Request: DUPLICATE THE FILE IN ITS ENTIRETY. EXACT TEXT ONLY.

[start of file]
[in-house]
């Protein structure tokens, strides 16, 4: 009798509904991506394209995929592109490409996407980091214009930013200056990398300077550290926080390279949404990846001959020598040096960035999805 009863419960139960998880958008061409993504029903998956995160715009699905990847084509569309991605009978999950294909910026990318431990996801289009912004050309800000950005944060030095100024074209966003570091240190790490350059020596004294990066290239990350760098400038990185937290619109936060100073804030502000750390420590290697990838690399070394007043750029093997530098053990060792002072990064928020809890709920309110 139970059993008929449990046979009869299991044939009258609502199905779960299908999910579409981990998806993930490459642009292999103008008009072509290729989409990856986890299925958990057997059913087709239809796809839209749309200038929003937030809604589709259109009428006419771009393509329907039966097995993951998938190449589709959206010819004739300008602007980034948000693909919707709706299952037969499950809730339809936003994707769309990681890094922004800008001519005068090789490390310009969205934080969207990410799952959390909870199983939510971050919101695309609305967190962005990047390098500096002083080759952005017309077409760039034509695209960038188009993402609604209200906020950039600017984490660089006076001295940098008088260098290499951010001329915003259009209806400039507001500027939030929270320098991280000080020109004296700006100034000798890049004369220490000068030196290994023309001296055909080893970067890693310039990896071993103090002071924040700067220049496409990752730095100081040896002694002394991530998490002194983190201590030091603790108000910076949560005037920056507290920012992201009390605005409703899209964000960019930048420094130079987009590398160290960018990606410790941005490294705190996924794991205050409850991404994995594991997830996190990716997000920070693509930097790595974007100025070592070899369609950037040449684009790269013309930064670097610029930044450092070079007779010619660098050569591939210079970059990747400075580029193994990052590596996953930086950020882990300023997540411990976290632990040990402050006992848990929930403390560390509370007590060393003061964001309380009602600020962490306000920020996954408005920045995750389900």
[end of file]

[in-house]
């Protein structure tokens, strides 16, 4: 009798509904991506394209995929592109490409996407980091214009930013200056990398300077550290926080390279949404990846001959020598040096960035999805 009863419960139960998880958008061409993504029903998956995160715009699905990847084509569309991605009978999950294909910026990318431990996801289009912004050309800000950005944060030095100024074209966003570091240190790490350059020596004294990066290239990350760098400038990185937290619109936060100073804030502000750390420590290697990838690399070394007043750029093997530098053990060792002072990064928020809890709920309110 139970059993008929449990046979009869299991044939009258609502199905779960299908999910579409981990998806993930490459642009292999103008008009072509290729989409990856986890299925958990057997059913087709239809796809839209749309200038929003937030809604589709259109009428006419771009393509329907039966097995993951998938190449589709959206010819004739300008602007980034948000693909919707709706299952037969499950809730339809936003994707769309990681890094922004800008001519005068090789490390310009969205934080969207990410799952959390909870199983939510971050919101695309609305967190962005990047390098500096002083080759952005017309077409760039034509695209960038188009993402609604209200906020950039600017984490660089006076001295940098008088260098290499951010001329915003259009209806400039507001500027939030929270320098991280000080020109004296700006100034000798890049004369220490000068030196290994023309001296055909080893970067890693310039990896071993103090002071924040700067220049496409990752730095100081040896002694002394991530998490002194983190201590030091603790108000910076949560005037920056507290920012992201009390605005409703899209964000960019930048420094130079987009590398160290960018990606410790941005490294705190996924794991205050409850991404994995594991997830996190990716997000920070693509930097790595974007100025070592070899369609950037040449684009790269013309930064670097610029930044450092070079007779010619660098050569591939210079970059990747400075580029193994990052590596996953930086950020882990300023997540411990976290632990040990402050006992848990929930403390560390509370007590060393003061964001309380009602600020962490306000920020996954408005920045995750389900």